Caring Actions

Hypatia 35 (2):279-297 (2020)
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Though the literature on care ethics has mushroomed in recent years, much remains to be said about several important topics therein. One of these is action. In this article, I draw on Anscombean philosophy of action to develop a kind of meta- or proto-ethical theory of caring actions. I begin by showing how the fragmentary philosophy of action offered by care ethicists meshes with Elizabeth Anscombe's broader philosophy of action, and argue that Anscombe's philosophy of action offers a useful scaffold for a theory of caring actions. Following this, I defend an account of caring actions as those that aim to meet needs. I argue that care aims at satisfying eudaimonistic needs, those things without which one cannot flourish. I then consider the place of caring actions in care ethics. I suggest that if caring actions are to be a starting point for an ethical theory, we ought to reject the notion that a caring action must bring about its intended consequences, and I show how the concept of practice better equips us to evaluate caring actions.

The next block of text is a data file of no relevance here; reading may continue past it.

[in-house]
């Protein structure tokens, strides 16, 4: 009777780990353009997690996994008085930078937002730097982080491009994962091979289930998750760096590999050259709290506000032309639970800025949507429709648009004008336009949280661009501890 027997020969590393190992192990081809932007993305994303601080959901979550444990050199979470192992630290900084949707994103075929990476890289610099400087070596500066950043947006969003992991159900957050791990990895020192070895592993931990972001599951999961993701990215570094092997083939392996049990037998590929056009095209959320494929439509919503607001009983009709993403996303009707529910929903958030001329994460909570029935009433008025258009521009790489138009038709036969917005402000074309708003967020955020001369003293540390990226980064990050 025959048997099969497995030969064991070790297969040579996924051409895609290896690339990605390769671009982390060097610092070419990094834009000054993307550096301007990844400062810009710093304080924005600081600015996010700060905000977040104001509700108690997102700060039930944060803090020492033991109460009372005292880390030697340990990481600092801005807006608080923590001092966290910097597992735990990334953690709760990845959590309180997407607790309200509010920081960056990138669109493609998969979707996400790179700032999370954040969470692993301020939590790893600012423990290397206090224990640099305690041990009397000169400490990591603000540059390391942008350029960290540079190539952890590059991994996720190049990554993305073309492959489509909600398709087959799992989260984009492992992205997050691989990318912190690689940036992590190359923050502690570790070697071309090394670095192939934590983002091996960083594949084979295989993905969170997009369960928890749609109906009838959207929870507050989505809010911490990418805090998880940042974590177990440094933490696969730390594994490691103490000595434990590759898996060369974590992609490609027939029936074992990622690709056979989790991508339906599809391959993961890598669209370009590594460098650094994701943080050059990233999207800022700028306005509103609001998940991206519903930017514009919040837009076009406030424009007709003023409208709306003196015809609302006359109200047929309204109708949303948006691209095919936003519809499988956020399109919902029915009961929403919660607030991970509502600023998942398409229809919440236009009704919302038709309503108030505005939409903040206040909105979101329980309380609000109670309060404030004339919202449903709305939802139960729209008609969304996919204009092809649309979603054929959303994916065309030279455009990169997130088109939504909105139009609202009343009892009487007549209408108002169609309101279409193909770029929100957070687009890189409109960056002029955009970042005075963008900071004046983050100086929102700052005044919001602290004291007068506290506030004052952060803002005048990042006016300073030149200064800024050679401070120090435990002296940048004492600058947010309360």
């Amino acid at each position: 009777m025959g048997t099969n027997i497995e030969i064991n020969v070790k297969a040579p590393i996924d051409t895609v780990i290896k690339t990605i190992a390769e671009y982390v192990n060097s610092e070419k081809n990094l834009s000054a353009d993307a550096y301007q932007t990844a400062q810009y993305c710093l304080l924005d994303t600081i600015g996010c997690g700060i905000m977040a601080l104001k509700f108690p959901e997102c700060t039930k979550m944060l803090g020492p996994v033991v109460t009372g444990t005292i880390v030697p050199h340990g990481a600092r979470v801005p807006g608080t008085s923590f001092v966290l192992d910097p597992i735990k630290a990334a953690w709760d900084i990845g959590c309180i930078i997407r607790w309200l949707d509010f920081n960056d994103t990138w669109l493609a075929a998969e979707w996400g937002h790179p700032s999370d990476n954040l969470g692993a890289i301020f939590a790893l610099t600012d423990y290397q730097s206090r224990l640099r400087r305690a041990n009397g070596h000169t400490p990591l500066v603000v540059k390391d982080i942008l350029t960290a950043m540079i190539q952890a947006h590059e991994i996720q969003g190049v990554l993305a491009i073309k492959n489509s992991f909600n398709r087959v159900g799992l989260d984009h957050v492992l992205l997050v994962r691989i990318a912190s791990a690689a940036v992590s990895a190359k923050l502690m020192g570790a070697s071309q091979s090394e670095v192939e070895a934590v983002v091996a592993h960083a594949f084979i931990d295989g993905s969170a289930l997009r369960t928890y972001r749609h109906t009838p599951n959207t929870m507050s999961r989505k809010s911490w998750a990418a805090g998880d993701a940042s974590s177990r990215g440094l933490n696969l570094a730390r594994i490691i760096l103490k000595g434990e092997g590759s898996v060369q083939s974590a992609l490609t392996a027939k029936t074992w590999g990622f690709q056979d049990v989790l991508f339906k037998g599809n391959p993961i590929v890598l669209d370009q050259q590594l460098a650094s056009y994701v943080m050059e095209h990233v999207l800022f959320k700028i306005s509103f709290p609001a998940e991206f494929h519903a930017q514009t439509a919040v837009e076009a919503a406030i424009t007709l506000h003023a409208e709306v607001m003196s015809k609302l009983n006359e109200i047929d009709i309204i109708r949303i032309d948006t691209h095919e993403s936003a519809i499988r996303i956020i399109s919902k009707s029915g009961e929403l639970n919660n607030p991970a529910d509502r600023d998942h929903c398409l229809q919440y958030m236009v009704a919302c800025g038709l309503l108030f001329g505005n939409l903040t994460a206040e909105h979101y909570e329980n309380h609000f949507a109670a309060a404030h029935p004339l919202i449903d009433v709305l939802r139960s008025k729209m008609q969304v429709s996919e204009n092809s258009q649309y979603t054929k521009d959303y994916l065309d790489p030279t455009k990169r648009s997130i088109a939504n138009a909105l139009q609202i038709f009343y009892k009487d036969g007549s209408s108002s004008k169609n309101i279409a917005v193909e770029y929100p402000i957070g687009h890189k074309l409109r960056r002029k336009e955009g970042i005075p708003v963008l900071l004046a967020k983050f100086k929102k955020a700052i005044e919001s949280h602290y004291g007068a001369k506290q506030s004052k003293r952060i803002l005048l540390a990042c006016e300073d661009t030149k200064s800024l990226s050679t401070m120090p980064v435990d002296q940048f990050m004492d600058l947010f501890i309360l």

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Steven Steyl
University of Notre Dame Australia

Citations of this work

A Care Ethical Theory of Right Action.Steven Steyl - 2020 - Philosophical Quarterly 71 (3):502-523.
Care ethics, needs-recognition, and teaching encounters.Pip Seton Bennett - 2023 - Journal of Philosophy of Education 57 (3):626-642.

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References found in this work

Intention.G. E. M. Anscombe - 1957 - Proceedings of the Aristotelian Society 57:321-332.
Modern Moral Philosophy.G. E. M. Anscombe - 1958 - Philosophy 33 (124):1 - 19.

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